Saint Paul VI suffered greatly in the world media after the promulgation of his last Encyclical Humanae Vitae of 1968. So great was the criticism that he never wrote another Encyclical Letter, not wanting to subject this most important form of Papal teaching to such condemnation. By the 1960s the media was already equipped to distort the news by slanted sound-bites. In the case of this prophetic Encyclical on Human Dignity and Procreation, the world media reduced its content to “Pope bans the pill”. In fact the Holy Father, after considering the final recommendations of the committee formed many years before by Saint John XXIII to address the issues of procreation, contraception and abortion, keeping close attention to the growing desire of Prime Minister Indira Ghandi in India to create a program of mass sterilization, and reflecting on the growth of devaluation of the human person around the world. He produced a masterful work of human affirmation, from conception until natural death and eternal life. He writes the following in response to those (such as was the case in India at the time) of those governments who seek to alleviate poverty through contraception and abortion:
“We are fully aware of the difficulties confronting the public authorities in this matter, especially in the developing countries. In fact, We had in mind the justifiable anxieties which weigh upon them when We published Our encyclical letter Populorum Progressio. But now We join Our voice to that of Our predecessor John XXIII of venerable memory, and We make Our own his words: "No statement of the problem and no solution to it is acceptable which does violence to man's essential dignity; those who propose such solutions base them on an utterly materialistic conception of man himself and his life. The only possible solution to this question is one which envisages the social and economic progress both of individuals and of the whole of human society, and which respects and promotes true human values." No one can, without being grossly unfair, make divine Providence responsible for what clearly seems to be the result of misguided governmental policies, of an insufficient sense of social justice, of a selfish accumulation of material goods, and finally of a culpable failure to undertake those initiatives and responsibilities which would raise the standard of living of peoples and their children.” (Pope Paul VI, Humanae Vitae, n.23, 1968)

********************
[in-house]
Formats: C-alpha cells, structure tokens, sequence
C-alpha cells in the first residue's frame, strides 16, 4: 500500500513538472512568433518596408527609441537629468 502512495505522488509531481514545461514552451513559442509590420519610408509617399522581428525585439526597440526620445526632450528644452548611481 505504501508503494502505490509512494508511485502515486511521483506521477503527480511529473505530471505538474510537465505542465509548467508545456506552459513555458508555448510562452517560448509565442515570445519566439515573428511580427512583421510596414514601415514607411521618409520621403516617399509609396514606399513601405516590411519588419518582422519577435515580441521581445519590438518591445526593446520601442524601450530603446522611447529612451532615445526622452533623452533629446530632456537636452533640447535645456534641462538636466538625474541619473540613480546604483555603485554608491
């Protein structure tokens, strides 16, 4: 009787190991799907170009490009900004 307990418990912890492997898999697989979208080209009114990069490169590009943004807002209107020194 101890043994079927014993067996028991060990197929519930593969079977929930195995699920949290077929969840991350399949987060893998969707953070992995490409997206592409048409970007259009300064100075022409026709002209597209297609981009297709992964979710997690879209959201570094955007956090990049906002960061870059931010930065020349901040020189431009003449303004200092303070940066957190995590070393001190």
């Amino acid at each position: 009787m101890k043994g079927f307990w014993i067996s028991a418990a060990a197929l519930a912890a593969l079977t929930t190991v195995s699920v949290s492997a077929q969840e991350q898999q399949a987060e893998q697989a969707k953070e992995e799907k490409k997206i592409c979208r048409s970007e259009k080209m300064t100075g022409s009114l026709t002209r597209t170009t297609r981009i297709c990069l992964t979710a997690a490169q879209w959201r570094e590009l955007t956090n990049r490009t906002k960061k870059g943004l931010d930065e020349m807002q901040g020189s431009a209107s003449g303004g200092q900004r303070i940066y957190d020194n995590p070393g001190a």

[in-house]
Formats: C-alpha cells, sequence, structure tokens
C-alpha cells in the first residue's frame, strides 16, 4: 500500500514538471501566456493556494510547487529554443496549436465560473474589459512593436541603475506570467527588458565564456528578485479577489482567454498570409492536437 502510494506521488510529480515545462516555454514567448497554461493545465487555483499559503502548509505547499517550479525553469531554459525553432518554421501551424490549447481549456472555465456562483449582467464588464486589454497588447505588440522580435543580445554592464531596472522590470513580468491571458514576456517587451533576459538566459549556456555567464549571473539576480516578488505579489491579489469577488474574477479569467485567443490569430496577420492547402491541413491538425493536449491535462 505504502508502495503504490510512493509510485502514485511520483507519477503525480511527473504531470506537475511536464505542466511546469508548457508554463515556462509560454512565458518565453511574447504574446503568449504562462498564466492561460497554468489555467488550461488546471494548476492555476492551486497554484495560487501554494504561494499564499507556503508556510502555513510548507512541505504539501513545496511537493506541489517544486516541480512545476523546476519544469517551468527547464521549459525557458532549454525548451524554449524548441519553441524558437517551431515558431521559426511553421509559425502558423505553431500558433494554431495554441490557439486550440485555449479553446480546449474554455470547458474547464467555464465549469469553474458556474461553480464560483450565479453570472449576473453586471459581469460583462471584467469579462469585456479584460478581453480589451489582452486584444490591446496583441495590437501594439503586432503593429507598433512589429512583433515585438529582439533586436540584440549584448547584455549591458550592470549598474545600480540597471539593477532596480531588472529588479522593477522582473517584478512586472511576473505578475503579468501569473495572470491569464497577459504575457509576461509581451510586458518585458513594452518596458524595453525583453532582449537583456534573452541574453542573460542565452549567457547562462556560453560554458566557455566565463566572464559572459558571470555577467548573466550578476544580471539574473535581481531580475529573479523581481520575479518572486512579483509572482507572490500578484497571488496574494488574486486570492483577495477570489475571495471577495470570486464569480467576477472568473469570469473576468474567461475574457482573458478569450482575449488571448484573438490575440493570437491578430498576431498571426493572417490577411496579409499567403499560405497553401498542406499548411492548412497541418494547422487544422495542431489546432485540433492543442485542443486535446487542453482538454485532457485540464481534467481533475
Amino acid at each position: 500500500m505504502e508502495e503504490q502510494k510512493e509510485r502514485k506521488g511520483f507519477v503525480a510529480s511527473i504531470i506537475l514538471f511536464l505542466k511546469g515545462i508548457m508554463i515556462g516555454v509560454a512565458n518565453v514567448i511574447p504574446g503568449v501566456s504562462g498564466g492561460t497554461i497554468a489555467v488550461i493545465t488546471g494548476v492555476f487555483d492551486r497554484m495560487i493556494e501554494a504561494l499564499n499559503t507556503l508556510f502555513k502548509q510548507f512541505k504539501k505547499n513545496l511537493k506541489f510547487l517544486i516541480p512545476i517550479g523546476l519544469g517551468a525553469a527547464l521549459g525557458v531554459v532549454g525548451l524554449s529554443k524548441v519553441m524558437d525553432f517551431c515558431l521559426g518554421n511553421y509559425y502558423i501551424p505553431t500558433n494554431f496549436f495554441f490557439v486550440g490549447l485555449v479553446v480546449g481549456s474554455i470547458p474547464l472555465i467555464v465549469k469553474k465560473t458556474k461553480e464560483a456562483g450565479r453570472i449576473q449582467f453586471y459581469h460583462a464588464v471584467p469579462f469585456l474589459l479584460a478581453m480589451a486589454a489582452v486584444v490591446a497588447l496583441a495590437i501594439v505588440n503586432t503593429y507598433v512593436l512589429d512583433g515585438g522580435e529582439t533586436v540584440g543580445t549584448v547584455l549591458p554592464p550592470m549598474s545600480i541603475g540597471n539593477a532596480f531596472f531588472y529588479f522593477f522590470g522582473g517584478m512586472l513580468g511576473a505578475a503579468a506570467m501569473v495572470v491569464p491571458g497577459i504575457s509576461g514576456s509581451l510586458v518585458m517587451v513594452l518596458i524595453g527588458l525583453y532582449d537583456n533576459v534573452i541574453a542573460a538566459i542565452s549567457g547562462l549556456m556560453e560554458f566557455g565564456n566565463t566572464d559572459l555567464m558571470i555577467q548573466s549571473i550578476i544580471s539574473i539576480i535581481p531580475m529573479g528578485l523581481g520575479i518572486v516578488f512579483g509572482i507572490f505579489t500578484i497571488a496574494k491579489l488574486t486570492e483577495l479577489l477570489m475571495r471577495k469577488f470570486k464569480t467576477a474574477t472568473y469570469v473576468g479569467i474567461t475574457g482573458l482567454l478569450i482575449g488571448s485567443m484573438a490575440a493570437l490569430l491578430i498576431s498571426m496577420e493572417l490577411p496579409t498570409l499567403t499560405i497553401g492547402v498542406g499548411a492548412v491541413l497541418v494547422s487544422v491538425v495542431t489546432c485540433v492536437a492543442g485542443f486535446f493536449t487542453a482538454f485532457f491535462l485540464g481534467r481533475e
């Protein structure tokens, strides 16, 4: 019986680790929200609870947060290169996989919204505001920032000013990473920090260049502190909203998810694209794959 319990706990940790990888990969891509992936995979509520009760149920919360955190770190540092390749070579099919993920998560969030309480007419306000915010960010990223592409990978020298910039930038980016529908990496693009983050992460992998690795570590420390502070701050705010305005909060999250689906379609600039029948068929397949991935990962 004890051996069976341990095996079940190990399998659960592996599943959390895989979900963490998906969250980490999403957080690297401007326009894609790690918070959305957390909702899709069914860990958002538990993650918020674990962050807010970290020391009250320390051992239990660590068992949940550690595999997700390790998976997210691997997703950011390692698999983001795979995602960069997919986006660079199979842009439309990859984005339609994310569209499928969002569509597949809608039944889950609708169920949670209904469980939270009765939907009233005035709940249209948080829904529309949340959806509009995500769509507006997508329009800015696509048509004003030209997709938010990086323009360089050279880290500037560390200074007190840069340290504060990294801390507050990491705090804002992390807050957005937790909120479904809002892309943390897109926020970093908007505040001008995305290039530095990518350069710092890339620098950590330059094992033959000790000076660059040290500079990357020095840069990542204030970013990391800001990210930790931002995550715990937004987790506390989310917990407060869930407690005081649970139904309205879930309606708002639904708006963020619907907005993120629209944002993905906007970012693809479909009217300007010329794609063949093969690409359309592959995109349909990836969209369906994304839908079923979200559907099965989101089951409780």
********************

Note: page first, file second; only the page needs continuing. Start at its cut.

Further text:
This long suffering Pope, this Successor of Peter who steered the Church through rough waters, this Apostle of Peace has been found worthy to be numbered among the Saints of the Church. May our remembrance end with these words he addressed to the American people near the end of his homily during the Eucharistic Liturgy at Yankee Stadium in 1965:
“You must serve the cause of peace. Serve it, and not make use of it for aims other than the true aims of peace. Serve it, and not use this noble standard as a cover for cowardice or selfishness, which refuses to make sacrifices for the common good; not debilitate and pervert the spirit, by evading the call of duty and seeking one’s own interests and pleasure. Peace is not a state which can be acquired and made permanent. Peace must be built; it must be built up every day by works of peace. These works of peace are, first of all, social order; then, aid to the poor, who still make up an immense multitude of the world population, aid to the needy, the weak, the sick, the ignorant. Peace must be like a garden, in which public and private beneficence cultivates the choicest flowers of friendship, of solidarity, of charity and love.” (Pope Paul VI, Homily at Yankee Stadium, New York, 1965)
Pope Saint Paul VI, Pray for Us.
(Rev.) David A. Fisher